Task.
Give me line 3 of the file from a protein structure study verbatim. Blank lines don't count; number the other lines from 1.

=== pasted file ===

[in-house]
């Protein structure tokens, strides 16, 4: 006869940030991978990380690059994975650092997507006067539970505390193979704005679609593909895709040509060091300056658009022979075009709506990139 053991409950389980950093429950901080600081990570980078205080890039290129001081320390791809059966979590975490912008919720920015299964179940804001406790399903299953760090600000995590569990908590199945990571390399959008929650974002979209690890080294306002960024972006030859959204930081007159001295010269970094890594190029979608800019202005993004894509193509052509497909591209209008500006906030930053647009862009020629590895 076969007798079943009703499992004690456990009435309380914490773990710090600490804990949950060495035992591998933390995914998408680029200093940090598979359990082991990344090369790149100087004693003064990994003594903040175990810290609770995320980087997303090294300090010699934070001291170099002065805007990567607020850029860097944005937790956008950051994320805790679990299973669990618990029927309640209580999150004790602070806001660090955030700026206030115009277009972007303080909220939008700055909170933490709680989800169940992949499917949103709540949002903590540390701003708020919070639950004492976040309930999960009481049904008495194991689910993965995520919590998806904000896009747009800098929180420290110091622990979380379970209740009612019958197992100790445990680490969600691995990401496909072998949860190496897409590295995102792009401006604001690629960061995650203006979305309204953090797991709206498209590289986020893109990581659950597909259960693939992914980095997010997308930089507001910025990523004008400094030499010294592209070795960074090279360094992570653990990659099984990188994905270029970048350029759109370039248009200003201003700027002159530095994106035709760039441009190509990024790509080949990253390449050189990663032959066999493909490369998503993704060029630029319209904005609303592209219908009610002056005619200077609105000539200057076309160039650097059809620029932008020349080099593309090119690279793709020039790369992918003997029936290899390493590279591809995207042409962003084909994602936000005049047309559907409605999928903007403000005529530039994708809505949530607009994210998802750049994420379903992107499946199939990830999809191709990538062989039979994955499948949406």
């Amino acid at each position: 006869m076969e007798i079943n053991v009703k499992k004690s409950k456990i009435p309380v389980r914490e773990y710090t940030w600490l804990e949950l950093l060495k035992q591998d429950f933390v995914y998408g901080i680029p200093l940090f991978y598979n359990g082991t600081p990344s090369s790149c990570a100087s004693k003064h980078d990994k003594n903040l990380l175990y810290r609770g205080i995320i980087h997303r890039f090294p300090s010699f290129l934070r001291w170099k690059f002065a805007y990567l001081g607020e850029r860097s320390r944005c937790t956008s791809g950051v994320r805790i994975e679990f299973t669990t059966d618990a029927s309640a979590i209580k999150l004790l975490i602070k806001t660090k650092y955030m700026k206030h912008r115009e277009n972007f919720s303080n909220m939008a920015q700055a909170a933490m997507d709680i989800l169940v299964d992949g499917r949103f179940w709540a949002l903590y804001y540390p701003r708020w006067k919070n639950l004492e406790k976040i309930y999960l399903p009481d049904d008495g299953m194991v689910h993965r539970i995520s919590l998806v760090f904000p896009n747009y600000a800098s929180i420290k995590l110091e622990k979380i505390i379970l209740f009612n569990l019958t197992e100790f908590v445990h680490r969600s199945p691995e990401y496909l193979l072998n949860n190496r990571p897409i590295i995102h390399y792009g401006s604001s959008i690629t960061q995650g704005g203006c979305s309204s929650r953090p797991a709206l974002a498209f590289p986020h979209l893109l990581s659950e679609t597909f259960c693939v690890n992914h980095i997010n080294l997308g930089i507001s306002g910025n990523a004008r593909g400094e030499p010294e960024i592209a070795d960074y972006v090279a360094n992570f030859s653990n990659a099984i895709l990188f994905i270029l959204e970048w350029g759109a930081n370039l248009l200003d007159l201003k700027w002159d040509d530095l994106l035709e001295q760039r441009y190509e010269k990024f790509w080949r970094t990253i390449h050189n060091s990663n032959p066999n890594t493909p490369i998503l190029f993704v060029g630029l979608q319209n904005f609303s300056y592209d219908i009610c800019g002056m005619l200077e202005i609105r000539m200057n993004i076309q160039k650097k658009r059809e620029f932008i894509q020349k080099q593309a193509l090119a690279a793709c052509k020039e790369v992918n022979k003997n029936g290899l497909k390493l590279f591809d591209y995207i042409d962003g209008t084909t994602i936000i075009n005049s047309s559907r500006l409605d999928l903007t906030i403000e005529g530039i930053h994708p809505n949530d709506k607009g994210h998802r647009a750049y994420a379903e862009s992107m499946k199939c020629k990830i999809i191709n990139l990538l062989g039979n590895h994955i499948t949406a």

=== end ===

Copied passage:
């Amino acid at each position: 006869m076969e007798i079943n053991v009703k499992k004690s409950k456990i009435p309380v389980r914490e773990y710090t940030w600490l804990e949950l950093l060495k035992q591998d429950f933390v995914y998408g901080i680029p200093l940090f991978y598979n359990g082991t600081p990344s090369s790149c990570a100087s004693k003064h980078d990994k003594n903040l990380l175990y810290r609770g205080i995320i980087h997303r890039f090294p300090s010699f290129l934070r001291w170099k690059f002065a805007y990567l001081g607020e850029r860097s320390r944005c937790t956008s791809g950051v994320r805790i994975e679990f299973t669990t059966d618990a029927s309640a979590i209580k999150l004790l975490i602070k806001t660090k650092y955030m700026k206030h912008r115009e277009n972007f919720s303080n909220m939008a920015q700055a909170a933490m997507d709680i989800l169940v299964d992949g499917r949103f179940w709540a949002l903590y804001y540390p701003r708020w006067k919070n639950l004492e406790k976040i309930y999960l399903p009481d049904d008495g299953m194991v689910h993965r539970i995520s919590l998806v760090f904000p896009n747009y600000a800098s929180i420290k995590l110091e622990k979380i505390i379970l209740f009612n569990l019958t197992e100790f908590v445990h680490r969600s199945p691995e990401y496909l193979l072998n949860n190496r990571p897409i590295i995102h390399y792009g401006s604001s959008i690629t960061q995650g704005g203006c979305s309204s929650r953090p797991a709206l974002a498209f590289p986020h979209l893109l990581s659950e679609t597909f259960c693939v690890n992914h980095i997010n080294l997308g930089i507001s306002g910025n990523a004008r593909g400094e030499p010294e960024i592209a070795d960074y972006v090279a360094n992570f030859s653990n990659a099984i895709l990188f994905i270029l959204e970048w350029g759109a930081n370039l248009l200003d007159l201003k700027w002159d040509d530095l994106l035709e001295q760039r441009y190509e010269k990024f790509w080949r970094t990253i390449h050189n060091s990663n032959p066999n890594t493909p490369i998503l190029f993704v060029g630029l979608q319209n904005f609303s300056y592209d219908i009610c800019g002056m005619l200077e202005i609105r000539m200057n993004i076309q160039k650097k658009r059809e620029f932008i894509q020349k080099q593309a193509l090119a690279a793709c052509k020039e790369v992918n022979k003997n029936g290899l497909k390493l590279f591809d591209y995207i042409d962003g209008t084909t994602i936000i075009n005049s047309s559907r500006l409605d999928l903007t906030i403000e005529g530039i930053h994708p809505n949530d709506k607009g994210h998802r647009a750049y994420a379903e862009s992107m499946k199939c020629k990830i999809i191709n990139l990538l062989g039979n590895h994955i499948t949406a």